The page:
Underpinning our record and illuminating our vision is the simple proposition that social justice means nothing without criminal justice. That safe streets are as fundamental to a good society as decent healthcare and high educational standards.


Our streets are much safer, but not as safe as they need to be.


We need to do more to tackle gang violence, to further reduce shootings and stabbings, and more, much more, to address the problems of anti-social behaviour.


We began the concerted effort to ensure that people whose lives are blighted by such behaviour are rescued from despair.


But Fiona Pilkington and her daughter weren't rescued and despair led to the terrible events we've been hearing about. It's an exceptional case but it's one that should never have happened and there must be no excuses, no complacency, no blaming the media because we don't like the facts they report. This case tragically exposes the insufficient response to public anxiety that still exists in some parts of the country and we need to guarantee consistent standards for dealing with anti-social behaviour everywhere.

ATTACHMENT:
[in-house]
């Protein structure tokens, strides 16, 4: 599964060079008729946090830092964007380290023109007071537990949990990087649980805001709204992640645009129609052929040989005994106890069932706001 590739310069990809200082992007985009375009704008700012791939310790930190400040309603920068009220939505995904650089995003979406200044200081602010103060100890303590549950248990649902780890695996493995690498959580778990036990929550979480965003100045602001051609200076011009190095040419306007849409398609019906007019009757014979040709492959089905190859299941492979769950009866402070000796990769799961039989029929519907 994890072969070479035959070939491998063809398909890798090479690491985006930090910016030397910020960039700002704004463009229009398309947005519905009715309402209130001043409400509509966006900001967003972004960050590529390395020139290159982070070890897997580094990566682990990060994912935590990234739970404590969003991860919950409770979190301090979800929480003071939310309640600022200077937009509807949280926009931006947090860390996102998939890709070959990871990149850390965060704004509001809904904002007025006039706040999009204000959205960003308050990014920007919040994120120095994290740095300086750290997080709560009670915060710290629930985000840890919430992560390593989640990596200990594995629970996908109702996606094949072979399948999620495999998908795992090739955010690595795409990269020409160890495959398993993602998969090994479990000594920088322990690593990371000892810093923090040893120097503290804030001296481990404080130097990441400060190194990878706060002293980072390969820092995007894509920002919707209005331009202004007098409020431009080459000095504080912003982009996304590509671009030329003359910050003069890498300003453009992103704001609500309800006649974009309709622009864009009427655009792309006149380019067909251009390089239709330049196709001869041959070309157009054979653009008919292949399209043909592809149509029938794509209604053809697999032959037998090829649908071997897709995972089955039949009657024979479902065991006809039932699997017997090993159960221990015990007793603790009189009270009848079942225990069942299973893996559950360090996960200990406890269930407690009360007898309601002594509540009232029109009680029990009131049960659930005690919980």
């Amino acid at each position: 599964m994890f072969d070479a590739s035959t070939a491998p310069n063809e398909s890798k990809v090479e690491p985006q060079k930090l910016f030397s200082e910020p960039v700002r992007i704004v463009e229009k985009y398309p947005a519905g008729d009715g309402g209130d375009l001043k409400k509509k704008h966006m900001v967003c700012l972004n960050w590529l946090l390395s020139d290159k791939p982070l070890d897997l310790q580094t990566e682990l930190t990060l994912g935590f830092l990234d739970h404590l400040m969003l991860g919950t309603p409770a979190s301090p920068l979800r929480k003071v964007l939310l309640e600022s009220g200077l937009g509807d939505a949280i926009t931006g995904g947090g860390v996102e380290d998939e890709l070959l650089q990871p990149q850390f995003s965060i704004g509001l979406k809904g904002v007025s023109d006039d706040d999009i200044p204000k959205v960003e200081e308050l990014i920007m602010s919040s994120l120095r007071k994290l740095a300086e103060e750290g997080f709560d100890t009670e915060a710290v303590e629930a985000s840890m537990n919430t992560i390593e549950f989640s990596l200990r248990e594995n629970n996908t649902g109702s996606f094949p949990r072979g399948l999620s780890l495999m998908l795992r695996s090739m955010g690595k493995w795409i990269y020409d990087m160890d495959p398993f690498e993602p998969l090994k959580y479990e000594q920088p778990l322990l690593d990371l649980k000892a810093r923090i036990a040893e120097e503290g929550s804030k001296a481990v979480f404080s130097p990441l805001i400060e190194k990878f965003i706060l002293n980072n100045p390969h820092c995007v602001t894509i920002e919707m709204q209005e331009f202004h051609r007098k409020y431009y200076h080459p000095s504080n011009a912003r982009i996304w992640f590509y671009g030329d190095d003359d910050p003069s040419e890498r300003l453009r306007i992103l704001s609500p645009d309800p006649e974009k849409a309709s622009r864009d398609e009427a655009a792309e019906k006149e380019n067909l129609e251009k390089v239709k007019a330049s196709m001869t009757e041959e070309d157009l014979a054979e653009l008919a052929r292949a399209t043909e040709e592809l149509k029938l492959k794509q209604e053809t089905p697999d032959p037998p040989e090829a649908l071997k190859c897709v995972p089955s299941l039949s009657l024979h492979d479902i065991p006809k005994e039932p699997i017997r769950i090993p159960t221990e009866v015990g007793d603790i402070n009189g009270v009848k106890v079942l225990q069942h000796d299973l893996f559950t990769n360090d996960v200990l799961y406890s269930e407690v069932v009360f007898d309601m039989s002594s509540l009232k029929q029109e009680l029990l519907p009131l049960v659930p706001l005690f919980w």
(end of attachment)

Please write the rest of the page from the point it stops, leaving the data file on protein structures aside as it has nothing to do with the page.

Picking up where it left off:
We need to ensure that any breach of an ASBO is prosecuted.


We need to support victims and subject perpetrators to the full range of enforcement powers we have introduced, not as a last resort, but as a preventative measure.


Above all, we need to make it clear that anti-social behaviour isn't a low-level nuisance to be tolerated, it's a major source of insecurity and unhappiness that has to be tackled wherever and whenever it occurs.


But there is another source of misery and unhappiness that takes place behind closed doors.


For too long it seemed to be acceptable that domestic violence against women and girls was a private matter.


It was Labour that introduced specialist domestic violence courts and helped put 720 fully trained independent domestic violence advisers in place. More arrests are being made and conviction rates are rising.


But the police tell us they often find themselves powerless to stop the aggressor in a domestic violence situation - - from returning to the property straight away, putting the victim at risk of more violence.